Food & DrinkGrub Notes

A Rich Harvest—and Better Weather—at Local Farmers Markets

Collective Harvest has a fall CSA box and à la carte ordering.

Fall in Georgia is short and is often a big fake-out before we head back to summer for a few weeks, but it is lovely. It also doesn’t get as much credit as spring in the produce arena, probably because we haven’t been living off winter greens and potatoes for months by the time it rolls around. Nonetheless, cooler temperatures allow for delicate crops like lettuces to flourish once more, and some late summer offerings are yet hanging around. Well, Athens’ farmers’ markets are ready to capitalize on your pumpkin-based desires fueled by a very long summer.

Athens Farmers Market continues to operate on Saturday mornings at Bishop Park with some COVID-era rules: one person shopping per family, wash your hands, wear a mask, social distancing, cashless payment preferred, pre-order when possible. Point your browser to to find a list of the vendors taking pre-orders, which is also a fun way to menu-plan before you go. Here are some of the things you can likely find there this fall:

● Pearsephone pears come from Harvest Moon Garden, which is the only place around that has them and is worth checking out on Instagram at @harvestmoon_garden.

● Heartier greens like kale and chard are in season.

● More delicate greens like head lettuce and arugula are available, too.

● Mushrooms are really in season year-round but come in handy for heartier vegetarian and vegan dishes.

● Turnips include the beautiful, tiny, snow-white Hakurei variety that will make people love turnips who otherwise do not.

● Winter squashes include butternut, acorn and, of course, pumpkin. Roast these dudes with salt, olive oil and aromatics, then puree with water or your favorite broth into a soup.

● Flowers: You usually aren’t supposed to eat them, but they can help make you happy, and numerous AFM vendors make lovely bouquets or wreaths.

● Galangal: This cousin of ginger, with a slightly different, less sharp, more citrusy flavor, is available from Ladybird Farm.

● Okra: Get it while you can. You only have about a month before it’s not in season anymore. Eat it raw for a snack. Roast it lightly on high heat. Fry it. Put it in a soup and cook it into delicious, gooey mush. It’s good all ways.

● Peppers: These, too, are winding down, but it’s worth getting them while their skins are thin and their flavors concentrated by the sun.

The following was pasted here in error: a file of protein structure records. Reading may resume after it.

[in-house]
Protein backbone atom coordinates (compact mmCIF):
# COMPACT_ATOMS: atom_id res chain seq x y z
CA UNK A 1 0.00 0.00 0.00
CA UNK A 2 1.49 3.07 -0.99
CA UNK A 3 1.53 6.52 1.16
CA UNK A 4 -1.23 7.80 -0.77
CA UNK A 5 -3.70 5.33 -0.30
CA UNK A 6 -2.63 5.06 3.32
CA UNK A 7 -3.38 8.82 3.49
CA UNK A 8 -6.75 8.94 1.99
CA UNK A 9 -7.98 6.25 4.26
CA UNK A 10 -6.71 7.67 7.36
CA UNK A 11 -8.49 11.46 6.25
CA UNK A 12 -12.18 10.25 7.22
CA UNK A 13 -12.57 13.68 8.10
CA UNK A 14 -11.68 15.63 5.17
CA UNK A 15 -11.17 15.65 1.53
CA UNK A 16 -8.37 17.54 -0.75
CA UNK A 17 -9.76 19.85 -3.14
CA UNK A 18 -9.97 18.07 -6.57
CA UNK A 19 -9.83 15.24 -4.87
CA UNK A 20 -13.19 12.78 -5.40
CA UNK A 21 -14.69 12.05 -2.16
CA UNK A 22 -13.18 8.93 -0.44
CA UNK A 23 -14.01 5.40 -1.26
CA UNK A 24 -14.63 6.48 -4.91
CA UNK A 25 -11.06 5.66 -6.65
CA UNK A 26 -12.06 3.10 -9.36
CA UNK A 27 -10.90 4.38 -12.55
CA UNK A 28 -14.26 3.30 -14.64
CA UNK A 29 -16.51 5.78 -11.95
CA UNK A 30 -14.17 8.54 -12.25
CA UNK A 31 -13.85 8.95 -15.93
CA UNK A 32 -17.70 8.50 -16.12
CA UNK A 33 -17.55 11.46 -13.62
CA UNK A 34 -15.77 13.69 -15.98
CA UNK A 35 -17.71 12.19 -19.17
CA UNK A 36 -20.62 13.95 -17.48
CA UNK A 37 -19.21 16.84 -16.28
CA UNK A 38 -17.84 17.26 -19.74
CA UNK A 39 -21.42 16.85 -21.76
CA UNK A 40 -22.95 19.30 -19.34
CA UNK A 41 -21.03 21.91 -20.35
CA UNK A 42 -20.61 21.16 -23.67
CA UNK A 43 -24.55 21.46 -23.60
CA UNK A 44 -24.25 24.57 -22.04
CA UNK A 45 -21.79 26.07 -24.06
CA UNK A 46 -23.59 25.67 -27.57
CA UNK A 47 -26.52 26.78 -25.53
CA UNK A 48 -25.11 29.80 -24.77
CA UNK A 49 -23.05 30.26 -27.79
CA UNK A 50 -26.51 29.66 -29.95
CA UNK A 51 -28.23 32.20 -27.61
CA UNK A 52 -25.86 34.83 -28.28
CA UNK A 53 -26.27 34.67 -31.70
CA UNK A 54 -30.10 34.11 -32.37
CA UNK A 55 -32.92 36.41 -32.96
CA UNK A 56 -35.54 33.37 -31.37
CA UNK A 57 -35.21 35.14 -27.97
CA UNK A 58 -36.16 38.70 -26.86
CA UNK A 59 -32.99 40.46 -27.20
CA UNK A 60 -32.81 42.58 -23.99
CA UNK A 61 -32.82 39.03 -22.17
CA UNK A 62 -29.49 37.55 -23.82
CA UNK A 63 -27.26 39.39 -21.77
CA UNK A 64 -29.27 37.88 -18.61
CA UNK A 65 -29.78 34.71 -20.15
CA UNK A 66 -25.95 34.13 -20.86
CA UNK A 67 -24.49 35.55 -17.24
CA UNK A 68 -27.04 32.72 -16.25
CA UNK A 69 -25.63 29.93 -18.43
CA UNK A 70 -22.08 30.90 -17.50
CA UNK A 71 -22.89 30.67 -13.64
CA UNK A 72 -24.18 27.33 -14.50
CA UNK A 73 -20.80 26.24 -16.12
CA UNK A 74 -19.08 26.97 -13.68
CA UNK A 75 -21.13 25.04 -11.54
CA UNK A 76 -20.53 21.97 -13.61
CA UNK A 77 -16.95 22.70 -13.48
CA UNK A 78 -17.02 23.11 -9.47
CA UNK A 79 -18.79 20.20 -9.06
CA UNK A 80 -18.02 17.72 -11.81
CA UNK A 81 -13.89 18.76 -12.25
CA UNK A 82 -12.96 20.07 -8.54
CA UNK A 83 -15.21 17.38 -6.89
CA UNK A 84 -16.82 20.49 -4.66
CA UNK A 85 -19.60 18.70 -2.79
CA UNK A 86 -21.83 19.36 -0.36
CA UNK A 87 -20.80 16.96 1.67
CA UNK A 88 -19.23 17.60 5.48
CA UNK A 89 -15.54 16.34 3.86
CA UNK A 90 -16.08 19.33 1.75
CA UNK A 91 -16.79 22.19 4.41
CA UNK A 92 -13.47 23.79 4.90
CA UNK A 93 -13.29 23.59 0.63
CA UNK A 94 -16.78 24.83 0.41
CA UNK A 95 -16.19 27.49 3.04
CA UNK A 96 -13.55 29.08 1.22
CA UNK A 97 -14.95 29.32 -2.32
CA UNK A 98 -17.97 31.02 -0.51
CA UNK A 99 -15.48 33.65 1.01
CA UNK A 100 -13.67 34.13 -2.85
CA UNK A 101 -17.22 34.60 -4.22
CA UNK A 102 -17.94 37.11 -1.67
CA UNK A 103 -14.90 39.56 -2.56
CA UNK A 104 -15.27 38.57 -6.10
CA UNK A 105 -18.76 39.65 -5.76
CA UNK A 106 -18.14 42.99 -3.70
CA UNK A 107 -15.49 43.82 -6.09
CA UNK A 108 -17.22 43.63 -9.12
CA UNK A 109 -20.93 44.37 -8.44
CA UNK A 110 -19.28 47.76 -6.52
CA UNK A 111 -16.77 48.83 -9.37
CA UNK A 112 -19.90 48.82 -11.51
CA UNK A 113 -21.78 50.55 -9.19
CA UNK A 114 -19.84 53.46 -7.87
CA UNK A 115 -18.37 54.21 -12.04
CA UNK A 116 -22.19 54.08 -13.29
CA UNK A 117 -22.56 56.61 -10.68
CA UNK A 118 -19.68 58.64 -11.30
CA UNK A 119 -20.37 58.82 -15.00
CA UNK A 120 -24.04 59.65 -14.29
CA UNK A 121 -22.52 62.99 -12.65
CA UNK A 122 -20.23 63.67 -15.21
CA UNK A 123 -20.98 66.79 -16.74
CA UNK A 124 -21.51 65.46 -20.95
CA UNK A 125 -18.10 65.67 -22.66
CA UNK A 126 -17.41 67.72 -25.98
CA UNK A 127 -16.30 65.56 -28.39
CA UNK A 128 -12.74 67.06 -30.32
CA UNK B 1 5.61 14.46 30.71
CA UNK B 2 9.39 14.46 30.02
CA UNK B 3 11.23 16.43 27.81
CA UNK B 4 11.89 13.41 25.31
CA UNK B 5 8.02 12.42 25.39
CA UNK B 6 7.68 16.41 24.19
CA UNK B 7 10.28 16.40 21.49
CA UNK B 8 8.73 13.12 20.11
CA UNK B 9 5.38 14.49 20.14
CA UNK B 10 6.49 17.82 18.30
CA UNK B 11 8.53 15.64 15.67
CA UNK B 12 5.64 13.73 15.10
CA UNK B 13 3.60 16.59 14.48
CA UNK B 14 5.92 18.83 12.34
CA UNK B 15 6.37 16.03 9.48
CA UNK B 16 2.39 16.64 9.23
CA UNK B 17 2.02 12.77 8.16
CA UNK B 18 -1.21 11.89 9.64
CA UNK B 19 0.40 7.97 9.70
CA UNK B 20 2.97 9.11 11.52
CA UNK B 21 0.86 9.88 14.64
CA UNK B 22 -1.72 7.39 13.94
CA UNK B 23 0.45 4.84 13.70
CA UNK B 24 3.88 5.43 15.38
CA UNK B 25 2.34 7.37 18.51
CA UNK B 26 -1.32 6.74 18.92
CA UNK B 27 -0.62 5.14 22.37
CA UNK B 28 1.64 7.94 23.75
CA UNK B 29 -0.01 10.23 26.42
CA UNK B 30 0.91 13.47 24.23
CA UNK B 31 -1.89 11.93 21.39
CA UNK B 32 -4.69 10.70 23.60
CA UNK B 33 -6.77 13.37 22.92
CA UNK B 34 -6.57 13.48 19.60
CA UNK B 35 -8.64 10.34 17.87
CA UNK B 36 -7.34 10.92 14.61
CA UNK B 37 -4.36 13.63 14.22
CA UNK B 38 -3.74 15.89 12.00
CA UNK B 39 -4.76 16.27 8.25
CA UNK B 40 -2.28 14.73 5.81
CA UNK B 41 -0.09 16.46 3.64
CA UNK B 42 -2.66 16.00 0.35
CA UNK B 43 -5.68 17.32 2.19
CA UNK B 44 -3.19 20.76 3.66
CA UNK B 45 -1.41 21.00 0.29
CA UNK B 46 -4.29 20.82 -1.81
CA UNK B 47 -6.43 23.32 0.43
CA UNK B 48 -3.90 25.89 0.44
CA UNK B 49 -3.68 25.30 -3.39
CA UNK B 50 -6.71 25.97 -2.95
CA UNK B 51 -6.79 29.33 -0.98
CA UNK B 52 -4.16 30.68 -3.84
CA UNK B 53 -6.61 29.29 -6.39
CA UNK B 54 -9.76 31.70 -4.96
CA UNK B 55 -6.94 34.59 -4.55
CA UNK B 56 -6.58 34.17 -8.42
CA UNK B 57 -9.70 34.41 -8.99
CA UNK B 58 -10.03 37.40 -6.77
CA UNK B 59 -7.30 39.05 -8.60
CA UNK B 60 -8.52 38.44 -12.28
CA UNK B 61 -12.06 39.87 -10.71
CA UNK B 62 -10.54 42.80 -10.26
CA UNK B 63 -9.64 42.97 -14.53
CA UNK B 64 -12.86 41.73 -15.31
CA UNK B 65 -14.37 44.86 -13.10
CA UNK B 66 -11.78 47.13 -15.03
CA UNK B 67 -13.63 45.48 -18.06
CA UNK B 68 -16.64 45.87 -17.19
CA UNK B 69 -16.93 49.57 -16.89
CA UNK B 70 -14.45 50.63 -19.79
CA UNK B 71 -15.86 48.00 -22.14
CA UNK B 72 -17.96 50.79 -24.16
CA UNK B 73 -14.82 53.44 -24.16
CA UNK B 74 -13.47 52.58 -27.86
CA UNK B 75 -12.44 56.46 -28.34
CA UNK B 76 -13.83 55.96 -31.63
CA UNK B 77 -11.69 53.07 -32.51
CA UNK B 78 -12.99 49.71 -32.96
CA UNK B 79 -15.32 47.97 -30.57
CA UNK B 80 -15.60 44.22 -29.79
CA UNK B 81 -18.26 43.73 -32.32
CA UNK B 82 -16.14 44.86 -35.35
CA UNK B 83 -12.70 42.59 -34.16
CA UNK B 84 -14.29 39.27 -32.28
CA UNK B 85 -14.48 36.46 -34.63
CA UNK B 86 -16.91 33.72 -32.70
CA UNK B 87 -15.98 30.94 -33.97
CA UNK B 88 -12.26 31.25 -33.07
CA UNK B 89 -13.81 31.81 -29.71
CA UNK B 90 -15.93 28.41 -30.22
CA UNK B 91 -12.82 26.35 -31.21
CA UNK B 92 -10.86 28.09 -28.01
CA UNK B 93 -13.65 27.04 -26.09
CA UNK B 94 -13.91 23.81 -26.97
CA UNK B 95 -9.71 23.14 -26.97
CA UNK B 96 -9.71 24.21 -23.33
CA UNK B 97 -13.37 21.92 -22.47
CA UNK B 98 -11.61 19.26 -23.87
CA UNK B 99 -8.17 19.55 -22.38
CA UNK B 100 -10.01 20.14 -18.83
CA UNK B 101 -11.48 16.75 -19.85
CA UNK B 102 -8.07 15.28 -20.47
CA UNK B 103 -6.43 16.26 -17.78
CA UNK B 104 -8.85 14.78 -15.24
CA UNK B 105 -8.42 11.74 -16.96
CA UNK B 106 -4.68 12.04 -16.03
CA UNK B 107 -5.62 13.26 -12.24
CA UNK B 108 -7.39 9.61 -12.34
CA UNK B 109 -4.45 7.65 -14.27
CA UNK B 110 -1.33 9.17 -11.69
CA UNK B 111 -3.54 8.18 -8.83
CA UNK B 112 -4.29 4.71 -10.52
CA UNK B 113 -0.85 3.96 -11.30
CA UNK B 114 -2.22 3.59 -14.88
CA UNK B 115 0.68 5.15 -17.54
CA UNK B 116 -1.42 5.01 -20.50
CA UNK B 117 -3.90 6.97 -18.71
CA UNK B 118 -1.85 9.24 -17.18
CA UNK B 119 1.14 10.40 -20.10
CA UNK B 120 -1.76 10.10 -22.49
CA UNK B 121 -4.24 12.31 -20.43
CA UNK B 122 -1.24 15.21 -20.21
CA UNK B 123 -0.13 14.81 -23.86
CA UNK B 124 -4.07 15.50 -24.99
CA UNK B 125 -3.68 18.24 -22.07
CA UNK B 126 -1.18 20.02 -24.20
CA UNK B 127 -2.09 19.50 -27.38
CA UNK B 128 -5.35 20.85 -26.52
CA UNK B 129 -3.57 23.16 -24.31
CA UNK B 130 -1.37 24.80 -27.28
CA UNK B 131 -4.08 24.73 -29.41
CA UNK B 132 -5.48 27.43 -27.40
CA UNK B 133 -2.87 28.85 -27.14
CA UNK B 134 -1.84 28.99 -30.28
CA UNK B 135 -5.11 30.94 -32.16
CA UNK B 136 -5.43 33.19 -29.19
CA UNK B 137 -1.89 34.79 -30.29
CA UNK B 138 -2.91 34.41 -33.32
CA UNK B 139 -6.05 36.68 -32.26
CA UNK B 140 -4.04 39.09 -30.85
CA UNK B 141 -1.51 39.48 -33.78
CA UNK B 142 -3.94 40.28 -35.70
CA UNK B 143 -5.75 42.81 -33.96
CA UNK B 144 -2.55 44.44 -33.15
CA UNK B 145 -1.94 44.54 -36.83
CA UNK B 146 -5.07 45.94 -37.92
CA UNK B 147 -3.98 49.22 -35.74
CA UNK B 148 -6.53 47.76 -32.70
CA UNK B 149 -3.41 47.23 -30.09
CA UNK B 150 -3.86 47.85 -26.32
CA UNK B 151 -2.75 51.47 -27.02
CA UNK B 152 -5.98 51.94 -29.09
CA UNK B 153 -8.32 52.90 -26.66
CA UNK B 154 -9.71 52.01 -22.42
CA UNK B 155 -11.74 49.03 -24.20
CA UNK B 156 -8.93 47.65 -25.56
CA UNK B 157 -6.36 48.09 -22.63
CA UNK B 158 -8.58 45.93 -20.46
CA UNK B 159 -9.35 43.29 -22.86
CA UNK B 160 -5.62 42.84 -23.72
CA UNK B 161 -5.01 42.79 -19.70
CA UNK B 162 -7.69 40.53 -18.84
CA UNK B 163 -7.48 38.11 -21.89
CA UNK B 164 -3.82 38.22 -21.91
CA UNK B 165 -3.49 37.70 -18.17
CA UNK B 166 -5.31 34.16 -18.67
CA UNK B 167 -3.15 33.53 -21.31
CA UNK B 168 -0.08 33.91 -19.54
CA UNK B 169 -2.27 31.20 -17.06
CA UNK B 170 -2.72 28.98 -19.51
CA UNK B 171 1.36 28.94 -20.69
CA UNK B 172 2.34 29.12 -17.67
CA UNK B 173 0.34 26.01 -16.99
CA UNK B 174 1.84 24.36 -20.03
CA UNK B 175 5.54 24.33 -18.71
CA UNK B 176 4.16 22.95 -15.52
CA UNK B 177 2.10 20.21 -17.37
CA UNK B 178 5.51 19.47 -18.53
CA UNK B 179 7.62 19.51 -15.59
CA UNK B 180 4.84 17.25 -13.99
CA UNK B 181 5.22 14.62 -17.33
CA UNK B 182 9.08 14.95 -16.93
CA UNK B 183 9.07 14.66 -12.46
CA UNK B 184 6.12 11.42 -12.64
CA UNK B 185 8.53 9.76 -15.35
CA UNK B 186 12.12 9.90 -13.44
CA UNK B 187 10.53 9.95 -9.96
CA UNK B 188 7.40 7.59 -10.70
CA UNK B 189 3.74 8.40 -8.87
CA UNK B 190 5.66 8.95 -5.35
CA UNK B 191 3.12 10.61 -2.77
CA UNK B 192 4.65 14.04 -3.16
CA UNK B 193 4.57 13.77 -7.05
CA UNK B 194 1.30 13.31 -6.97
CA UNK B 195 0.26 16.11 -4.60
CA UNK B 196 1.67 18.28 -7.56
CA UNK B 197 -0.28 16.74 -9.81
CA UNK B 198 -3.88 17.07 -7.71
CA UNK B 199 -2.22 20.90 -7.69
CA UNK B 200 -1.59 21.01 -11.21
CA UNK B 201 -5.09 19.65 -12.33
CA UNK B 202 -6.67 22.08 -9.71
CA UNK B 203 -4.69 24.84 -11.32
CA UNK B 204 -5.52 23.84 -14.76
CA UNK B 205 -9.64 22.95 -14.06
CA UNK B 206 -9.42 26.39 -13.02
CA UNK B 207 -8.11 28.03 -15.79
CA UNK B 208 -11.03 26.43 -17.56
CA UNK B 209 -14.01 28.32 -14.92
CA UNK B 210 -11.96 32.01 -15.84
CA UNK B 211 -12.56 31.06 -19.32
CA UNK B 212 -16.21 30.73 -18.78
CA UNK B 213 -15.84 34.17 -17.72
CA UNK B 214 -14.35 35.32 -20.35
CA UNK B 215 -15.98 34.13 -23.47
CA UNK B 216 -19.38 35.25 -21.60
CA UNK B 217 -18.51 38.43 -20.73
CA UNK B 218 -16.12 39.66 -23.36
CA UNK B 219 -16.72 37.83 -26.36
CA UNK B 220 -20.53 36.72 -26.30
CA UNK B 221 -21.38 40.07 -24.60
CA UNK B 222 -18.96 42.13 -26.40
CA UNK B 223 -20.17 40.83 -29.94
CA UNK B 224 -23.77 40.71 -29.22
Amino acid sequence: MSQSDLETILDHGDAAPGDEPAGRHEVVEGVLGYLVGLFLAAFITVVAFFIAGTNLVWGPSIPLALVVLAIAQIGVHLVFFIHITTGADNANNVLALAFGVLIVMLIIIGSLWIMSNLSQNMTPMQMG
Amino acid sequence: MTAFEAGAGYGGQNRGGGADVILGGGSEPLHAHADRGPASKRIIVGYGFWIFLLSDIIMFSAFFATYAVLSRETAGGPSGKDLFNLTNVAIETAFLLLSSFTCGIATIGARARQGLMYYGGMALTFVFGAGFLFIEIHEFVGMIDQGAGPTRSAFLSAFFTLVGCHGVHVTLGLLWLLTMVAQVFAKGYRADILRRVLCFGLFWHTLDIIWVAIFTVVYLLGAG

West Broad Farmers Market is nearby and with a slightly different ordering system, which opens for online ordering at every Sunday at 5 p.m. and closes up Thursdays at 1 p.m. Ready your order, then drive through the parking lot of the Athens Housing Authority at 300 Rocksprings Street from 11:30 a.m.–1:30 p.m. on Saturday. You can either pay then and there or in advance (details on the site). It, too, has kale and okra still, with winter greens and squash on the horizon. You can also get fine sweet potatoes, brussels sprouts and frozen berries (including mulberries, which are one of the best things around and which my kids will literally eat off the sidewalk when they’re in season in May). One of the best things about the market is its plant selection, and if you’ve always envied your neighbor’s beautyberry plant, you can pick up one of your own, as well as fig trees, walking onions, sweet potato plants (easy to grow and productive), succulents and ferns.

Opa Robby’s, on Atlanta Highway in front of Target, is open for online ordering at with contactless or curbside pickup Fridays and Saturdays from 11 a.m.–3 p.m. It offers several different weekly baskets, which present the opportunity to experiment with things like chayote squash or tomatillos, and include 12–15 locally or regionally grown fruits and vegetables. Don’t want a whole basket? You can also shop its offerings by the pound, including pie pumpkins, butterbeans, green peanuts and both pinkeye and lady acre peas. It has an entire “fall” section if you are itching for mulled cider, mini pumpkins, decorative gourds, cornstalks, hay bales and suchlike, and both elderberry jam and elderberry syrup, which you can use to supplement but not replace your flu shot.

Collective Harvest has a fall CSA box and à la carte orders. You can pick up either at Locally Grown on West Broad (multiple days and times, listed on the website), in the parking lot of St Gregory the Great Episcopal Church on Barnett Shoals on Wednesdays between 3–6 p.m. or in the parking lot of the Krimson Kafe in downtown Watkinsville on Thursdays between 4–7 p.m. Add $8, and they will deliver to your home. Right now, it has pumpkins and persimmons, as well as hibiscus, lots of eggplants, many peppers, and muscadines and Fuji and Gala apples from farms in the region.